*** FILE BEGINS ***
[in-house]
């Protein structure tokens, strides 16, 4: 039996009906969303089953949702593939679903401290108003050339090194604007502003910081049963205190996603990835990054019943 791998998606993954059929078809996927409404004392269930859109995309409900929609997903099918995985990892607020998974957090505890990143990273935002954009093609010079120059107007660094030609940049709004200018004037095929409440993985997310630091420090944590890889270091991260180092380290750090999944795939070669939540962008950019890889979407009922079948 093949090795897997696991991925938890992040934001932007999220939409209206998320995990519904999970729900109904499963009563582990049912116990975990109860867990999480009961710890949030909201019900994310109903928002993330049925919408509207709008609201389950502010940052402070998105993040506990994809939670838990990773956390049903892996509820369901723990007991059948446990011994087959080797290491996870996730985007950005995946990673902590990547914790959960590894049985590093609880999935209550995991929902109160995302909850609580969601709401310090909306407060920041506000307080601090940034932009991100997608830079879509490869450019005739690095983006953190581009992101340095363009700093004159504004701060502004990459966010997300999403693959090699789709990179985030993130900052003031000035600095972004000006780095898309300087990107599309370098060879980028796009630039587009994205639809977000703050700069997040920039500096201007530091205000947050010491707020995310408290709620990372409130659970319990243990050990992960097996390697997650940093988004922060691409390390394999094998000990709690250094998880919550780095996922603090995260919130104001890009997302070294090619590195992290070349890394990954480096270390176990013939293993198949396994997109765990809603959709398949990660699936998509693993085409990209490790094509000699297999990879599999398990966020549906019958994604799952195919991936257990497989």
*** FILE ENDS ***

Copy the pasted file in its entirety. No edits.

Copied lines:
[in-house]
């Protein structure tokens, strides 16, 4: 039996009906969303089953949702593939679903401290108003050339090194604007502003910081049963205190996603990835990054019943 791998998606993954059929078809996927409404004392269930859109995309409900929609997903099918995985990892607020998974957090505890990143990273935002954009093609010079120059107007660094030609940049709004200018004037095929409440993985997310630091420090944590890889270091991260180092380290750090999944795939070669939540962008950019890889979407009922079948 093949090795897997696991991925938890992040934001932007999220939409209206998320995990519904999970729900109904499963009563582990049912116990975990109860867990999480009961710890949030909201019900994310109903928002993330049925919408509207709008609201389950502010940052402070998105993040506990994809939670838990990773956390049903892996509820369901723990007991059948446990011994087959080797290491996870996730985007950005995946990673902590990547914790959960590894049985590093609880999935209550995991929902109160995302909850609580969601709401310090909306407060920041506000307080601090940034932009991100997608830079879509490869450019005739690095983006953190581009992101340095363009700093004159504004701060502004990459966010997300999403693959090699789709990179985030993130900052003031000035600095972004000006780095898309300087990107599309370098060879980028796009630039587009994205639809977000703050700069997040920039500096201007530091205000947050010491707020995310408290709620990372409130659970319990243990050990992960097996390697997650940093988004922060691409390390394999094998000990709690250094998880919550780095996922603090995260919130104001890009997302070294090619590195992290070349890394990954480096270390176990013939293993198949396994997109765990809603959709398949990660699936998509693993085409990209490790094509000699297999990879599999398990966020549906019958994604799952195919991936257990497989």